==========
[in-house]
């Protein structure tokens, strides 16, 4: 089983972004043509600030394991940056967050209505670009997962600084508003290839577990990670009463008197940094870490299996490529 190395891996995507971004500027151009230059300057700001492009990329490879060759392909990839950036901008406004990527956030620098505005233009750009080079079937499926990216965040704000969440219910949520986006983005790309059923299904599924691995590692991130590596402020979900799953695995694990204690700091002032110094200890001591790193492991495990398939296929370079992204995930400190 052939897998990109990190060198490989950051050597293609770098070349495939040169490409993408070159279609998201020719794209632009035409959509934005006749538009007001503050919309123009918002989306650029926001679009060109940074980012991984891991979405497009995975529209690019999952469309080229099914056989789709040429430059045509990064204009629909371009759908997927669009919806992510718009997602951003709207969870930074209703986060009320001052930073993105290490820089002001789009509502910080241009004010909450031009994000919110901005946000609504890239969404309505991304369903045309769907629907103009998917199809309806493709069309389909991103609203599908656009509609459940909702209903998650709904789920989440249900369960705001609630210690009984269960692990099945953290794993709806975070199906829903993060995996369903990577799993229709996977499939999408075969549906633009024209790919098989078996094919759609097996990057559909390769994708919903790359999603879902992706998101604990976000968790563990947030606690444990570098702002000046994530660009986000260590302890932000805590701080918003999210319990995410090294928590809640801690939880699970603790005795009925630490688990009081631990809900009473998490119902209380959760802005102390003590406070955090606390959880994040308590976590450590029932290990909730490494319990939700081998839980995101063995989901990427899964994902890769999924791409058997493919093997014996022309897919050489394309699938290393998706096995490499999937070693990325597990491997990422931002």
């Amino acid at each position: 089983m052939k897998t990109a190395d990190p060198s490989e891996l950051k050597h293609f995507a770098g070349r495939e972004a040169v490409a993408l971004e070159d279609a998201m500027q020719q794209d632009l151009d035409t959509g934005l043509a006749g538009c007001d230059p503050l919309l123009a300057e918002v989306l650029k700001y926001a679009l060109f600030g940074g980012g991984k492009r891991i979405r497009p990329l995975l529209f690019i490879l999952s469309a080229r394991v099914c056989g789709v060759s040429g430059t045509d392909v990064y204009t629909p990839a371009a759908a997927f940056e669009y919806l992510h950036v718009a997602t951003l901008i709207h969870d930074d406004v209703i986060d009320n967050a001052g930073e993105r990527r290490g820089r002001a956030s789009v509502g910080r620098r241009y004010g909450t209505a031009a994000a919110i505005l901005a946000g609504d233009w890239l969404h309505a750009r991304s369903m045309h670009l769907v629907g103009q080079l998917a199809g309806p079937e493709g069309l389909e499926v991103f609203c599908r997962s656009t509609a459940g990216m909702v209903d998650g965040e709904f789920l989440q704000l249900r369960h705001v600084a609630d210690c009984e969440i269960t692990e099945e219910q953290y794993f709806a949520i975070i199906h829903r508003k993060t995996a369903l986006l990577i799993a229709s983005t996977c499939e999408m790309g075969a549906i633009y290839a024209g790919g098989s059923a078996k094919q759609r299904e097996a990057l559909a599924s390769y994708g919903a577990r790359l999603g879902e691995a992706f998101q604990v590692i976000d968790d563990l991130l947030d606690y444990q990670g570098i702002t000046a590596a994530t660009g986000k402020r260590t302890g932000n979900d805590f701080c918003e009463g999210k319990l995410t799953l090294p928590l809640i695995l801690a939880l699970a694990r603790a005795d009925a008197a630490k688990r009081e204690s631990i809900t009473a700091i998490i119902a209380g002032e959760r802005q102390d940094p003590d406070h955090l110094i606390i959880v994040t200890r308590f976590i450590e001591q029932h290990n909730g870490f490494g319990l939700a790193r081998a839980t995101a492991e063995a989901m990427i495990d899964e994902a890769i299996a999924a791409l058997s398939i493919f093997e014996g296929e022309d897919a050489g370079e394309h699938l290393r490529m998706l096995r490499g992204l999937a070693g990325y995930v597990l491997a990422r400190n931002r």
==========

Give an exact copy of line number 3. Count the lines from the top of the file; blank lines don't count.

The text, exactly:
């Amino acid at each position: 089983m052939k897998t990109a190395d990190p060198s490989e891996l950051k050597h293609f995507a770098g070349r495939e972004a040169v490409a993408l971004e070159d279609a998201m500027q020719q794209d632009l151009d035409t959509g934005l043509a006749g538009c007001d230059p503050l919309l123009a300057e918002v989306l650029k700001y926001a679009l060109f600030g940074g980012g991984k492009r891991i979405r497009p990329l995975l529209f690019i490879l999952s469309a080229r394991v099914c056989g789709v060759s040429g430059t045509d392909v990064y204009t629909p990839a371009a759908a997927f940056e669009y919806l992510h950036v718009a997602t951003l901008i709207h969870d930074d406004v209703i986060d009320n967050a001052g930073e993105r990527r290490g820089r002001a956030s789009v509502g910080r620098r241009y004010g909450t209505a031009a994000a919110i505005l901005a946000g609504d233009w890239l969404h309505a750009r991304s369903m045309h670009l769907v629907g103009q080079l998917a199809g309806p079937e493709g069309l389909e499926v991103f609203c599908r997962s656009t509609a459940g990216m909702v209903d998650g965040e709904f789920l989440q704000l249900r369960h705001v600084a609630d210690c009984e969440i269960t692990e099945e219910q953290y794993f709806a949520i975070i199906h829903r508003k993060t995996a369903l986006l990577i799993a229709s983005t996977c499939e999408m790309g075969a549906i633009y290839a024209g790919g098989s059923a078996k094919q759609r299904e097996a990057l559909a599924s390769y994708g919903a577990r790359l999603g879902e691995a992706f998101q604990v590692i976000d968790d563990l991130l947030d606690y444990q990670g570098i702002t000046a590596a994530t660009g986000k402020r260590t302890g932000n979900d805590f701080c918003e009463g999210k319990l995410t799953l090294p928590l809640i695995l801690a939880l699970a694990r603790a005795d009925a008197a630490k688990r009081e204690s631990i809900t009473a700091i998490i119902a209380g002032e959760r802005q102390d940094p003590d406070h955090l110094i606390i959880v994040t200890r308590f976590i450590e001591q029932h290990n909730g870490f490494g319990l939700a790193r081998a839980t995101a492991e063995a989901m990427i495990d899964e994902a890769i299996a999924a791409l058997s398939i493919f093997e014996g296929e022309d897919a050489g370079e394309h699938l290393r490529m998706l096995r490499g992204l999937a070693g990325y995930v597990l491997a990422r400190n931002r």